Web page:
On the next Batman being the last Batman:
"Unlike the comics, these things don’t go on forever in film and viewing it as a story with an end is useful. Viewing it as an ending, that sets you very much on the right track about the appropriate conclusion and the essence of what tale we’re telling. And it harkens back to that priority of trying to find the reality in these fantastic stories. That’s what we do.”
The identity of the next Bat-villain:
“It won’t be Mr. Freeze.”
That last one should prompt a sigh of relief from those still nursing the wounds from the Governator's sojourn in Gotham City. Of course, there's still a lot of yardage to go before anything concretizes around Nolan's take on Superman (or the third Batman, for that matter), but I'll be keeping my eyes peeled for any new developments.

Wednesday, March 10, 2010

Tron 2.0

Jeff Bridges won a well-deserved Oscar last Sunday and I was very excited for him, but I think I'm even more excited to see him back on the big screen reprising the very first role I saw him in. That's right, they're making a sequel to Tron. Yep, that Tron.

Directed by Joseph Kosinsky (with original helmer Steven Lisberger onboard as a producer), Tron Legacy is due to hit theaters this December with all the IMAX and 3-D trimmings, and Disney is already hatching big plans for sequels, a TV series, and merchandising, merchandising, merchandising!

I don't know if a Tron sequel quite qualifies as a "hell freezing over" moment, but it's pretty darn close. The 1982 original, with Bridges as a computer programmer digitized into a computer society and forced to compete in gladiator-style video games with fellow "programs" against the evil "Master Control," is one of those movies so inextricably linked to my childhood that I can't ever hope to be objective about it (for some context, I began preschool with a Tron backpack slung over my shoulder).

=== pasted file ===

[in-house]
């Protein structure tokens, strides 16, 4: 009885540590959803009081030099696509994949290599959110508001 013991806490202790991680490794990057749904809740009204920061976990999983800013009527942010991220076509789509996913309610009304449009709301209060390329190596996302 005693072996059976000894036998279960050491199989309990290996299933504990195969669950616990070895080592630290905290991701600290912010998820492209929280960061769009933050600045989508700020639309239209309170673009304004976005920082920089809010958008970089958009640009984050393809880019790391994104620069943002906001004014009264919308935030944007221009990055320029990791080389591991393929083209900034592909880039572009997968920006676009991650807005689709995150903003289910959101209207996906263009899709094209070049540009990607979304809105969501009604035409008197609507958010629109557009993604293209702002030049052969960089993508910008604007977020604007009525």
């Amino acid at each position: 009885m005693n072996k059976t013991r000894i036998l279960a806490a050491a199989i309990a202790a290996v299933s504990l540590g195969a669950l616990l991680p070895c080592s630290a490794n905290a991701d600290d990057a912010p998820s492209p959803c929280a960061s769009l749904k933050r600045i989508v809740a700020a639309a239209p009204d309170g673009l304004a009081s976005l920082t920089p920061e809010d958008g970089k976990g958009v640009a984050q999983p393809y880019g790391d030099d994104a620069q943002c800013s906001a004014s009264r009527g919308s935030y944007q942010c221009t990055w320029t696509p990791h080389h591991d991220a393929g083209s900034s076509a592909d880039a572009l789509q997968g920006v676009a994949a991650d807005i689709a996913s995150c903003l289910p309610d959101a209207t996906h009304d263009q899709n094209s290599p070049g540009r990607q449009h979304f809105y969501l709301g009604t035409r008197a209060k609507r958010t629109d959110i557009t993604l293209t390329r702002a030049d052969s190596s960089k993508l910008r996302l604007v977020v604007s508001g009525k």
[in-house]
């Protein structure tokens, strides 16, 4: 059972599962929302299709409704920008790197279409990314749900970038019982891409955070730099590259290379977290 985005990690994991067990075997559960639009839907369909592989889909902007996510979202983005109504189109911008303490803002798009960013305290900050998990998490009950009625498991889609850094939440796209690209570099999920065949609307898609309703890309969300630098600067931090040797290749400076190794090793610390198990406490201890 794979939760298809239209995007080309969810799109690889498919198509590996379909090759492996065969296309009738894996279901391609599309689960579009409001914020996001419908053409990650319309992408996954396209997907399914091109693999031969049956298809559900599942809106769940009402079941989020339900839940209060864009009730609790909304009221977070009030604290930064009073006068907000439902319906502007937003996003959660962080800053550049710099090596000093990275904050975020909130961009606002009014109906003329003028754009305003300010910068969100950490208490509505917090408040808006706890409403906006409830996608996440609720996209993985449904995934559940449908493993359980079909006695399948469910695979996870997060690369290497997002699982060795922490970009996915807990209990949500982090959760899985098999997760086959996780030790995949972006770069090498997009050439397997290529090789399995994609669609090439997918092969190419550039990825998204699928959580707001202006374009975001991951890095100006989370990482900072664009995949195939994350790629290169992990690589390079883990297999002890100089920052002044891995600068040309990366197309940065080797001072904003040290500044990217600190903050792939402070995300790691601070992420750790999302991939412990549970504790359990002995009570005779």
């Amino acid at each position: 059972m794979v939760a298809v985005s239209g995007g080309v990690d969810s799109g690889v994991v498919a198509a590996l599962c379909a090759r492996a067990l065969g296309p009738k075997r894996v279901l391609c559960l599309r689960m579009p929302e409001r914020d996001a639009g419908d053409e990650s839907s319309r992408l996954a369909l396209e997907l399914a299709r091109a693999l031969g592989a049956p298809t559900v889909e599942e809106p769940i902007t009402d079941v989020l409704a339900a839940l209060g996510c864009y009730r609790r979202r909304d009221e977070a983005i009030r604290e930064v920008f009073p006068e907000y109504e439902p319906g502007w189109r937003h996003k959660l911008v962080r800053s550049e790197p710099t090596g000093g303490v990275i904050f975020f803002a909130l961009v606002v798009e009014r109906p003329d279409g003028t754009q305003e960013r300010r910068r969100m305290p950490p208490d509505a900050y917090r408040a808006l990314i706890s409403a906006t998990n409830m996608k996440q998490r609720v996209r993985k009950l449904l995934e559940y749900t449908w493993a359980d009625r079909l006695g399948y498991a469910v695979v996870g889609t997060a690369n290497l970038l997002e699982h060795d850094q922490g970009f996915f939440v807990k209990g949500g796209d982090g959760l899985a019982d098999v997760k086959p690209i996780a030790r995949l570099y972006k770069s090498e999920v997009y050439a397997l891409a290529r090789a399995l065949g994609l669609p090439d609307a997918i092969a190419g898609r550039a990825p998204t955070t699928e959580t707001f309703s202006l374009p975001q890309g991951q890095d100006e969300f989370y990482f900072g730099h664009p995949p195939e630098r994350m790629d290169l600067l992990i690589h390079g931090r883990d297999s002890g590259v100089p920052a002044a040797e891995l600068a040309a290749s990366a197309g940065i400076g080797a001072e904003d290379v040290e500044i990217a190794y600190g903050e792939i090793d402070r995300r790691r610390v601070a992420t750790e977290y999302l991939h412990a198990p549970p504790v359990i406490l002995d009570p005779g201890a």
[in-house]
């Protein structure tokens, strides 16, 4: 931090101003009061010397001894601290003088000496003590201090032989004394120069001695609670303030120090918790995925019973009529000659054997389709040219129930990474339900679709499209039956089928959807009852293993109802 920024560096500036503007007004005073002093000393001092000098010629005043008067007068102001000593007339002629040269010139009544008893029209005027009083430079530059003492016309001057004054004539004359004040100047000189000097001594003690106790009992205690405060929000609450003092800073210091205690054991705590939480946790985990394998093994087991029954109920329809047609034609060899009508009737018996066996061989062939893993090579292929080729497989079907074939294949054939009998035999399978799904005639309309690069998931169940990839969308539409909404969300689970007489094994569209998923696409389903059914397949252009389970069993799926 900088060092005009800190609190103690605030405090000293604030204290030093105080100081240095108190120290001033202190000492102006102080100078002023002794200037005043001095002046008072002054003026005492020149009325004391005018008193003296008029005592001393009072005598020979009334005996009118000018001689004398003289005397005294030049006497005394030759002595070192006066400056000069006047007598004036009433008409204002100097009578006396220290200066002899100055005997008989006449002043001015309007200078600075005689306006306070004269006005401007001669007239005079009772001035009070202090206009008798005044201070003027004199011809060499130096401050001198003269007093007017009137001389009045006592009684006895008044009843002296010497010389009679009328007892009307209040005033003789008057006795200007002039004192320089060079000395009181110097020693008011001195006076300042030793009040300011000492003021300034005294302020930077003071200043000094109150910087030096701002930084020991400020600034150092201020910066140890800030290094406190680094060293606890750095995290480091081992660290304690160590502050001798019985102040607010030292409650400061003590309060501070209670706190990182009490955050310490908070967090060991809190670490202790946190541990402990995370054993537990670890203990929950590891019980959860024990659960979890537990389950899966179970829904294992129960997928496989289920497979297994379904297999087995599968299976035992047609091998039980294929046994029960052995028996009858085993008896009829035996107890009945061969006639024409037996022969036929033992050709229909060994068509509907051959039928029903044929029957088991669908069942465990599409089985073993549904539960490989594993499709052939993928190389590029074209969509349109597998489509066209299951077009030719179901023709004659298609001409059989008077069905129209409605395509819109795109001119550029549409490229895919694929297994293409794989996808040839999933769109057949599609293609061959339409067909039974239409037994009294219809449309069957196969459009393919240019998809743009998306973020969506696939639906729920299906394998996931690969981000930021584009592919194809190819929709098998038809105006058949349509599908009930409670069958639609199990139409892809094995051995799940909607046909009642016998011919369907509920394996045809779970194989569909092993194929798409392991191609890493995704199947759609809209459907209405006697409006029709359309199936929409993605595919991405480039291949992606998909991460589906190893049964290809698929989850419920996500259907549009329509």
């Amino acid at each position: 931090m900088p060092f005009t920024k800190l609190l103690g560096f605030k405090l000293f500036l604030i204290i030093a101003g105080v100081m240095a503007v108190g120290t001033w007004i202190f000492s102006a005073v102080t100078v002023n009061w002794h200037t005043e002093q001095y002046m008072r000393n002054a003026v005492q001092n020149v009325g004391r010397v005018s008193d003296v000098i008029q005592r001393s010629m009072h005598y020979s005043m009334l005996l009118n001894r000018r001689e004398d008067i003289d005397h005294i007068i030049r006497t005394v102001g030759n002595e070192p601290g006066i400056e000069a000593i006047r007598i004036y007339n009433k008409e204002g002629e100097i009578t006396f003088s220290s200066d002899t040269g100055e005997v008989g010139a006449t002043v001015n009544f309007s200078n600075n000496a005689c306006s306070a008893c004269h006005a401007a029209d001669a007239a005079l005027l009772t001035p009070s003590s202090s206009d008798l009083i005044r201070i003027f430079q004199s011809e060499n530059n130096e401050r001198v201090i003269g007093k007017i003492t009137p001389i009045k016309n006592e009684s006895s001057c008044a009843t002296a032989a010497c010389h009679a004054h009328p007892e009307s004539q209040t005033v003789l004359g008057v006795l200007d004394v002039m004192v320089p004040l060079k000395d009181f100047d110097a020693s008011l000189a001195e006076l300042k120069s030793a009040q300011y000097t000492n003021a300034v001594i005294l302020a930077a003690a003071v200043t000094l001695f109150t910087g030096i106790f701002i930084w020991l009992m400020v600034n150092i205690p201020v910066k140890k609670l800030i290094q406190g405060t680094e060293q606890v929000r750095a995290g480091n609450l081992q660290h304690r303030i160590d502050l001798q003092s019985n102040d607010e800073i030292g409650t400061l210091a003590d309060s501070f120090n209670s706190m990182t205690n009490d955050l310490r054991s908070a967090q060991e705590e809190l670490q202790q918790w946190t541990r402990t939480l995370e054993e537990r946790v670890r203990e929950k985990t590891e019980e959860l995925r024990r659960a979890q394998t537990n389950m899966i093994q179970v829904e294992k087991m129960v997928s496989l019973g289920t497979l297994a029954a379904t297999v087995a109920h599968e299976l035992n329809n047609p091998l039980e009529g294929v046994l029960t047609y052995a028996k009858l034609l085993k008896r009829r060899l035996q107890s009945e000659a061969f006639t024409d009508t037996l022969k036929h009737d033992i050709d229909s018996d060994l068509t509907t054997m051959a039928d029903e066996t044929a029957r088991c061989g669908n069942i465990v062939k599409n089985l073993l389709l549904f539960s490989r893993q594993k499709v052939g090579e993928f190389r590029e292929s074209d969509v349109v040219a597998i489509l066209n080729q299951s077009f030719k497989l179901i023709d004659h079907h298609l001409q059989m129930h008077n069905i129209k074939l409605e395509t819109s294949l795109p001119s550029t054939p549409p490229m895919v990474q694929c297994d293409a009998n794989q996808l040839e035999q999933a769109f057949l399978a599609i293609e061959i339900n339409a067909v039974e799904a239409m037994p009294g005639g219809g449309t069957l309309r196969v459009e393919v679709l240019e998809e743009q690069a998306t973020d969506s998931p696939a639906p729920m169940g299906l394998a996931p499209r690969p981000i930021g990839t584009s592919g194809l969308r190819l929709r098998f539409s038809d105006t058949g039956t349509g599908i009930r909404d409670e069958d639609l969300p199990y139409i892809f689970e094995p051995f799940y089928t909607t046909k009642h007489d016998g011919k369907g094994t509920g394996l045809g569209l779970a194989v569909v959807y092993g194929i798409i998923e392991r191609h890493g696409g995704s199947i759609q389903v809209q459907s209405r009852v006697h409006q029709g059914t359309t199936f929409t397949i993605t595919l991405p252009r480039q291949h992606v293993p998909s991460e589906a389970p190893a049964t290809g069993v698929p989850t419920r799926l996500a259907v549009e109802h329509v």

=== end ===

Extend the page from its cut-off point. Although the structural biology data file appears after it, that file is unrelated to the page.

Though the studio hung high hopes on the film's initial release, box office returns were less than they'd hoped and that was that. While it maintained a steady cult following over the years (with Roger Ebert in particular praising it as an overlooked masterpiece), it took a generation of '80s kids like me to grow up before Tron could be elevated from punchline into viable property. Sure, it might be thirty years late in coming, but in our post-Avatar world, it looks like the rest of the world has finally caught up. As far as first volleys go, this teaser sure sets things on the right foot.


(Pay special attention for a shot of Bridges de-aged to his 1970s self through some digital sleight-of-hand.)

Monday, March 08, 2010

Head Stark

Well, time constraints conspired to keep that Oscar blog from happening, but after catching the show a day later via DVR, I don't think you missed much from me.  In case you're still disappointed though, here's some consolation in the new Iron Man 2 trailer that Robert Downey debuted during his appearance on Jimmy Kimmel's post-Oscars show:

Sunday, March 07, 2010

Horror of Horrors

Depending on how things work out timewise this evening I may or may not do another liveblog of the Oscar ceremony like I did last year, but in the meantime here are the worst movies ever made as compiled by The Huffington Post.  I know I've said before that these kinds of lists are hardly ever definitive, but I think this one may just have the win.  Between the demon/dance flick and the jive-talking mule, I thought these were joke trailers, but nope, they're real.

Recommended Reading